The Story of Father James Renshaw Cox, the Strip’s Champion of the Jobless
    The famous March on Washington by Fr. Cox’s Jobless Party in January 1932 began in the Strip at St. Patrick’s Church and continued through western Pennsylvania, and  then onto Washington, D.C. There, Fr. Cox’s followers gathered en masse at the Capitol building to hear speeches and witness the presentation of a Jobless Party petition to several congressional representatives.

    The famous March on Washington by Fr. Cox’s Jobless Party in January 1932 began
    in the Strip at St. Patrick’s Church and continued through western Pennsylvania, and
    then onto Washington, D.C. There, Fr. Cox’s followers gathered en masse at the Capitol building to hear speeches and witness the presentation of a Jobless Party petition to
    several congressional representatives.

    As the topic of priests, good and bad, monopolizes the news, it seems like a fine time to look at the Strip’s most famous priest: Father James Renshaw Cox—once so highly regarded by his supporters, the Jobless Party, that they nominated him as their candidate for president of the United States in 1932.

    Father James Renshaw Cox

    Father James Renshaw Cox

    Fr. Cox was born on March 7, 1886, to a Methodist father and Catholic mother, in Lawrenceville. He once said, “I have no more ardent supporters than my Protestant relatives.” Not a rich kid, he worked his way through Duquesne University driving a taxi and sweating as a steel-mill hand. After graduating, Cox opted for the priesthood and studied at St. Vincent Seminary in Latrobe. Ordained a priest in 1911, he worked at Epiphany Church in Pittsburgh before he went off to France to serve as a chaplain during World War I. He claimed he was the first priest to offer Mass on an airplane. Maybe it was on this first trip to Europe that he visited the Shrine of Our Lady of Lourdes in southwestern France, where he believed his eyesight was saved. Apparently he had poor vision, even as a child.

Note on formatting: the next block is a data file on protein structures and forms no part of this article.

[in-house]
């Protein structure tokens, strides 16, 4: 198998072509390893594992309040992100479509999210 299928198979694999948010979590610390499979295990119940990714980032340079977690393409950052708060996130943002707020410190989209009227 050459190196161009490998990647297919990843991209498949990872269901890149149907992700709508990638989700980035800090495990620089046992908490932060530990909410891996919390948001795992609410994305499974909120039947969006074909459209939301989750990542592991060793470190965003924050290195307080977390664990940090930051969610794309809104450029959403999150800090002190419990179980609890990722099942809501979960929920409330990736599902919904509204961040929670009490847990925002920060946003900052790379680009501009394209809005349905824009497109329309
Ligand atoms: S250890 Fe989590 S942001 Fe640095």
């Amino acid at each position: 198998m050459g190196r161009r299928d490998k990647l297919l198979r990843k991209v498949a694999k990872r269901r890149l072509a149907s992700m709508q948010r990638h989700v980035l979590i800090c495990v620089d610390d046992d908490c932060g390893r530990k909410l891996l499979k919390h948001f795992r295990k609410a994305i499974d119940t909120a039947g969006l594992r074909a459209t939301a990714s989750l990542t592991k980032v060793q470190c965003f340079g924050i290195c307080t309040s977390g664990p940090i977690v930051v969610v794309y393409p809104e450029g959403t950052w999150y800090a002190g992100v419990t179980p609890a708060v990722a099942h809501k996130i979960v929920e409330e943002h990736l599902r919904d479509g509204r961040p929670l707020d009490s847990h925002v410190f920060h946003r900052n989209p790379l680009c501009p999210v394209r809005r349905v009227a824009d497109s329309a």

When he returned from Europe, he went back to school at the University of Pittsburgh. The first Catholic priest to graduate from Pitt, he earned a graduate degree in economics, which clearly dominated his reaction to the disastrous American Depression that began in 1929.

    In 1924, Fr. Cox was assigned to St. Patrick’s Church in the Strip; he was the youngest priest ever appointed there. Built in 1865, St. Patrick’s was a huge church and the first parish in Pittsburgh. The building ran from today’s train station along Liberty Avenue to 17th Street.

    Though St. Patrick’s lost many members, there were lots of poor homeless people living in the Strip. Fr. Cox had helped set up a Shantytown on church property after he arrived in the mid-1920s. In no time, he had become the Pastor of the Poor, made up mainly of 300 men who had lost their jobs, then their homes, and finally their ability to feed their families. The huts were made of old wood, paper, and burlap. They had no heat, no electricity, no water, no toilets. Fr. Cox felt that caring for the poor was his duty. He believed he was carrying out the ideas proposed in encyclicals by popes Leo XIII and Pius XI.

    Fr. Cox also set up kitchens to feed the desperately poor. Over time, he distributed two million meals and five million food baskets. No questions asked; he cared about his parishioners and the poor in general. While some Catholics still believed they should have as many babies as possible, Fr. Cox filled the pews and the huge basement of the first St. Patrick’s with people who wanted to hear about natural birth control.